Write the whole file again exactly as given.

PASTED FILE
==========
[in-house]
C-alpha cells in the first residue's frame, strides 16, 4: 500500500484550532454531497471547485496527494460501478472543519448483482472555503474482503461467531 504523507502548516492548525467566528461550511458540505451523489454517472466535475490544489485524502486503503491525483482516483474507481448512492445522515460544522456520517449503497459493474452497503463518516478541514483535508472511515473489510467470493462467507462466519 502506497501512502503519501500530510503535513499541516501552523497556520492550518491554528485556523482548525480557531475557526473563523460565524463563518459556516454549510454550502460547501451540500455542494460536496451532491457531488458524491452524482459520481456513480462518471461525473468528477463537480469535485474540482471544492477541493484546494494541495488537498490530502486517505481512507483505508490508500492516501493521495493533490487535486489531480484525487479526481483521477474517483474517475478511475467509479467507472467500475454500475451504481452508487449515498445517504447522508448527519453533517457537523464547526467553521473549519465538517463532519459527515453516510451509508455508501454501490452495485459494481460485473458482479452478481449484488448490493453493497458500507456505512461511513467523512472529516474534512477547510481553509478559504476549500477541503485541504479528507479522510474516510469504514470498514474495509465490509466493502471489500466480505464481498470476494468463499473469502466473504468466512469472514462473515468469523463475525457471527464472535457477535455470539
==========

[in-house]
C-alpha cells in the first residue's frame, strides 16, 4: 500500500484550532454531497471547485496527494460501478472543519448483482472555503474482503461467531 504523507502548516492548525467566528461550511458540505451523489454517472466535475490544489485524502486503503491525483482516483474507481448512492445522515460544522456520517449503497459493474452497503463518516478541514483535508472511515473489510467470493462467507462466519 502506497501512502503519501500530510503535513499541516501552523497556520492550518491554528485556523482548525480557531475557526473563523460565524463563518459556516454549510454550502460547501451540500455542494460536496451532491457531488458524491452524482459520481456513480462518471461525473468528477463537480469535485474540482471544492477541493484546494494541495488537498490530502486517505481512507483505508490508500492516501493521495493533490487535486489531480484525487479526481483521477474517483474517475478511475467509479467507472467500475454500475451504481452508487449515498445517504447522508448527519453533517457537523464547526467553521473549519465538517463532519459527515453516510451509508455508501454501490452495485459494481460485473458482479452478481449484488448490493453493497458500507456505512461511513467523512472529516474534512477547510481553509478559504476549500477541503485541504479528507479522510474516510469504514470498514474495509465490509466493502471489500466480505464481498470476494468463499473469502466473504468466512469472514462473515468469523463475525457471527464472535457477535455470539